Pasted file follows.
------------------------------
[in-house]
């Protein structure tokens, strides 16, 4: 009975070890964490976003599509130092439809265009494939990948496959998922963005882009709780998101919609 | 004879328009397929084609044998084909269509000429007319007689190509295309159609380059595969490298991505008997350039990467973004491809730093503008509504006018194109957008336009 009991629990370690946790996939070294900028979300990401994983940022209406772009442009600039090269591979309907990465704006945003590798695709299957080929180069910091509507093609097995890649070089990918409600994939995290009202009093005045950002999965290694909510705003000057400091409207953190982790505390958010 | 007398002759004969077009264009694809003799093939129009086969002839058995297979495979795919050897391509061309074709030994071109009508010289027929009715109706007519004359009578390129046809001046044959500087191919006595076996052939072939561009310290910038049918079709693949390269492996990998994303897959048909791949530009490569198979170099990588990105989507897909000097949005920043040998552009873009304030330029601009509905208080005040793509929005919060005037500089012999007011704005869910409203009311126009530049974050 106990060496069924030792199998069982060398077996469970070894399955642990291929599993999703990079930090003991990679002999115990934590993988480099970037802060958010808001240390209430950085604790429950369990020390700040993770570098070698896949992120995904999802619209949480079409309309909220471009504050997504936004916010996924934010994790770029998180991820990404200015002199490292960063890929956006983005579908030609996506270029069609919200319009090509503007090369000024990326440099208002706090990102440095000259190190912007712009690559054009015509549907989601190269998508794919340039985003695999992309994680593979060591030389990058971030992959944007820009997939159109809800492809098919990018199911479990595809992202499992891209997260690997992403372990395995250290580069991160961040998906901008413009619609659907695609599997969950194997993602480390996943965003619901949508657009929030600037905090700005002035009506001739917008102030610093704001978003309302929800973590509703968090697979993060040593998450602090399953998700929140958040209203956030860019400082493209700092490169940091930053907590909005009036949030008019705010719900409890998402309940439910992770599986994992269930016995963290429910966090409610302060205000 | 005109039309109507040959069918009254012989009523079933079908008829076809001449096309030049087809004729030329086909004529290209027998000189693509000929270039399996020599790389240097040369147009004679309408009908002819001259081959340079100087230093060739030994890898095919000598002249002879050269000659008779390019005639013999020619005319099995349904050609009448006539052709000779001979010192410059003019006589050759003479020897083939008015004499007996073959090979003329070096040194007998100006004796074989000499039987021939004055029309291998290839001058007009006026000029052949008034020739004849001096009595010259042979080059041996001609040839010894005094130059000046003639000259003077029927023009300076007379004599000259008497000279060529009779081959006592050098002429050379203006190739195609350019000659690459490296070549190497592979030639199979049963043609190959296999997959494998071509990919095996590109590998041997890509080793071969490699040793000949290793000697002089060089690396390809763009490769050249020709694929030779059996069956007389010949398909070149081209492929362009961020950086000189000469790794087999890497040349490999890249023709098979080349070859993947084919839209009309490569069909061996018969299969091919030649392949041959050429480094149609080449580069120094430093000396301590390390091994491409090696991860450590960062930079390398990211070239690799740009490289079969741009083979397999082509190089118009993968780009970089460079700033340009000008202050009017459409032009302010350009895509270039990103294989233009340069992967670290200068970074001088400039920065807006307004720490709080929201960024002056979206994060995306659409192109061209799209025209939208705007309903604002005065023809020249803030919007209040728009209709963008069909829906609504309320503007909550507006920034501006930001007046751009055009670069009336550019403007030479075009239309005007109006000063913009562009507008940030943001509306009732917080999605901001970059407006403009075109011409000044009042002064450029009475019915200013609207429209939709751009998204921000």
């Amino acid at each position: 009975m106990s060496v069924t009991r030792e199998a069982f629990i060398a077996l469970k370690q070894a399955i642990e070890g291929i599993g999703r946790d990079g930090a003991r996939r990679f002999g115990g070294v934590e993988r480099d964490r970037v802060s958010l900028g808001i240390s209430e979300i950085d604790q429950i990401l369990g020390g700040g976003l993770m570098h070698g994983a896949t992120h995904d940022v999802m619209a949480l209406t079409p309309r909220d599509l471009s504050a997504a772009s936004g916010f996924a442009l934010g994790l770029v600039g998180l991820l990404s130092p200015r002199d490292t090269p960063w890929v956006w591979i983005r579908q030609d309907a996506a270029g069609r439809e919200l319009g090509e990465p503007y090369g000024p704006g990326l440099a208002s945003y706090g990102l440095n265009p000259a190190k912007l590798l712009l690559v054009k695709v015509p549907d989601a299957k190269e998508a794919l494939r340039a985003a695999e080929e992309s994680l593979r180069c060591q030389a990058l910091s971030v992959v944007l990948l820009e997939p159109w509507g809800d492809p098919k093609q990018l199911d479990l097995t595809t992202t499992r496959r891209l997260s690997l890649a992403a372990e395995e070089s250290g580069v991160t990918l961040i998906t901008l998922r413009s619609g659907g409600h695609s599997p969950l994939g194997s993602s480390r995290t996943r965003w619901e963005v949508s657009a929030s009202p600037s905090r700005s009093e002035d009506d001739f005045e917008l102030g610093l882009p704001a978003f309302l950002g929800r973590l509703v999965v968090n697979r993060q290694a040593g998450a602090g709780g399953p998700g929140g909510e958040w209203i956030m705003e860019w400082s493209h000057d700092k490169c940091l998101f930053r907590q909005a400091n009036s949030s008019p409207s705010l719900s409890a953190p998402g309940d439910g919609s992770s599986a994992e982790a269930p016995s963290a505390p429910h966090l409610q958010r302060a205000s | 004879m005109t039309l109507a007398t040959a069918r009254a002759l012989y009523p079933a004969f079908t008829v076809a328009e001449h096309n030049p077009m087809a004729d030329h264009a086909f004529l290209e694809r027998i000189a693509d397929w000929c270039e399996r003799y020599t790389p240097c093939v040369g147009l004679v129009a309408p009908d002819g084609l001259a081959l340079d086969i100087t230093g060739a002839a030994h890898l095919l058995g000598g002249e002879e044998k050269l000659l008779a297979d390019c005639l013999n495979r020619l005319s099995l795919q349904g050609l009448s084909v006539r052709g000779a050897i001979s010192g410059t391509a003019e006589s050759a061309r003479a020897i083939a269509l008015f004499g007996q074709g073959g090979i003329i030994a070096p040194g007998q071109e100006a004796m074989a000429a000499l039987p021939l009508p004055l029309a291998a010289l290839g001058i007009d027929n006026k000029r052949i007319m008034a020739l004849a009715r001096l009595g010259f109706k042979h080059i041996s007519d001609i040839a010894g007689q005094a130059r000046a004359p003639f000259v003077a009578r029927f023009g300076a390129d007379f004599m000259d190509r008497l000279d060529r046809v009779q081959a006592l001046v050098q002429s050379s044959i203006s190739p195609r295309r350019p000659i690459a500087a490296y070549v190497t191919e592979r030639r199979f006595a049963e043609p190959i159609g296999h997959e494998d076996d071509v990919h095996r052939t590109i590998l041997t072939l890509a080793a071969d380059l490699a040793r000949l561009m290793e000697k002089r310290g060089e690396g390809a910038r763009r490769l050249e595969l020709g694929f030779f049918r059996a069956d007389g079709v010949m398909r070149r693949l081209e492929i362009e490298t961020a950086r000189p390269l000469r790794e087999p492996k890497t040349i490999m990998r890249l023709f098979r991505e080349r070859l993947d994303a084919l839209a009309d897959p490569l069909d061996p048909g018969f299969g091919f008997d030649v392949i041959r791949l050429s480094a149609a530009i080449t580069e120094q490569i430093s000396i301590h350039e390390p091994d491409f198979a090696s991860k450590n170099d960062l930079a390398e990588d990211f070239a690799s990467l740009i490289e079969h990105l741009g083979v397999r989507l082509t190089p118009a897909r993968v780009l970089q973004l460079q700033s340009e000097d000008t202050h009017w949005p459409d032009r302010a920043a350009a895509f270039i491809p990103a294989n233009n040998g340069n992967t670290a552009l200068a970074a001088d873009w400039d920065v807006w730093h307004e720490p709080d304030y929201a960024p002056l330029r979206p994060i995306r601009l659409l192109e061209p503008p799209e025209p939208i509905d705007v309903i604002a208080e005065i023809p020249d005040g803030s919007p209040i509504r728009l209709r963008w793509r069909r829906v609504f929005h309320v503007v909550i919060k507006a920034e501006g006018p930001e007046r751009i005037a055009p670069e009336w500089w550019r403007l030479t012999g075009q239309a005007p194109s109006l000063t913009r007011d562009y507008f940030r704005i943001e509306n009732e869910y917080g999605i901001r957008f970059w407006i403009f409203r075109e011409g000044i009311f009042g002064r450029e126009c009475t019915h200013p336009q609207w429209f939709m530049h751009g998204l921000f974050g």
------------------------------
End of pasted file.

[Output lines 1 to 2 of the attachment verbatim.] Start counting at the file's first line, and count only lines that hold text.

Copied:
[in-house]
């Protein structure tokens, strides 16, 4: 009975070890964490976003599509130092439809265009494939990948496959998922963005882009709780998101919609 | 004879328009397929084609044998084909269509000429007319007689190509295309159609380059595969490298991505008997350039990467973004491809730093503008509504006018194109957008336009 009991629990370690946790996939070294900028979300990401994983940022209406772009442009600039090269591979309907990465704006945003590798695709299957080929180069910091509507093609097995890649070089990918409600994939995290009202009093005045950002999965290694909510705003000057400091409207953190982790505390958010 | 007398002759004969077009264009694809003799093939129009086969002839058995297979495979795919050897391509061309074709030994071109009508010289027929009715109706007519004359009578390129046809001046044959500087191919006595076996052939072939561009310290910038049918079709693949390269492996990998994303897959048909791949530009490569198979170099990588990105989507897909000097949005920043040998552009873009304030330029601009509905208080005040793509929005919060005037500089012999007011704005869910409203009311126009530049974050 106990060496069924030792199998069982060398077996469970070894399955642990291929599993999703990079930090003991990679002999115990934590993988480099970037802060958010808001240390209430950085604790429950369990020390700040993770570098070698896949992120995904999802619209949480079409309309909220471009504050997504936004916010996924934010994790770029998180991820990404200015002199490292960063890929956006983005579908030609996506270029069609919200319009090509503007090369000024990326440099208002706090990102440095000259190190912007712009690559054009015509549907989601190269998508794919340039985003695999992309994680593979060591030389990058971030992959944007820009997939159109809800492809098919990018199911479990595809992202499992891209997260690997992403372990395995250290580069991160961040998906901008413009619609659907695609599997969950194997993602480390996943965003619901949508657009929030600037905090700005002035009506001739917008102030610093704001978003309302929800973590509703968090697979993060040593998450602090399953998700929140958040209203956030860019400082493209700092490169940091930053907590909005009036949030008019705010719900409890998402309940439910992770599986994992269930016995963290429910966090409610302060205000 | 005109039309109507040959069918009254012989009523079933079908008829076809001449096309030049087809004729030329086909004529290209027998000189693509000929270039399996020599790389240097040369147009004679309408009908002819001259081959340079100087230093060739030994890898095919000598002249002879050269000659008779390019005639013999020619005319099995349904050609009448006539052709000779001979010192410059003019006589050759003479020897083939008015004499007996073959090979003329070096040194007998100006004796074989000499039987021939004055029309291998290839001058007009006026000029052949008034020739004849001096009595010259042979080059041996001609040839010894005094130059000046003639000259003077029927023009300076007379004599000259008497000279060529009779081959006592050098002429050379203006190739195609350019000659690459490296070549190497592979030639199979049963043609190959296999997959494998071509990919095996590109590998041997890509080793071969490699040793000949290793000697002089060089690396390809763009490769050249020709694929030779059996069956007389010949398909070149081209492929362009961020950086000189000469790794087999890497040349490999890249023709098979080349070859993947084919839209009309490569069909061996018969299969091919030649392949041959050429480094149609080449580069120094430093000396301590390390091994491409090696991860450590960062930079390398990211070239690799740009490289079969741009083979397999082509190089118009993968780009970089460079700033340009000008202050009017459409032009302010350009895509270039990103294989233009340069992967670290200068970074001088400039920065807006307004720490709080929201960024002056979206994060995306659409192109061209799209025209939208705007309903604002005065023809020249803030919007209040728009209709963008069909829906609504309320503007909550507006920034501006930001007046751009055009670069009336550019403007030479075009239309005007109006000063913009562009507008940030943001509306009732917080999605901001970059407006403009075109011409000044009042002064450029009475019915200013609207429209939709751009998204921000």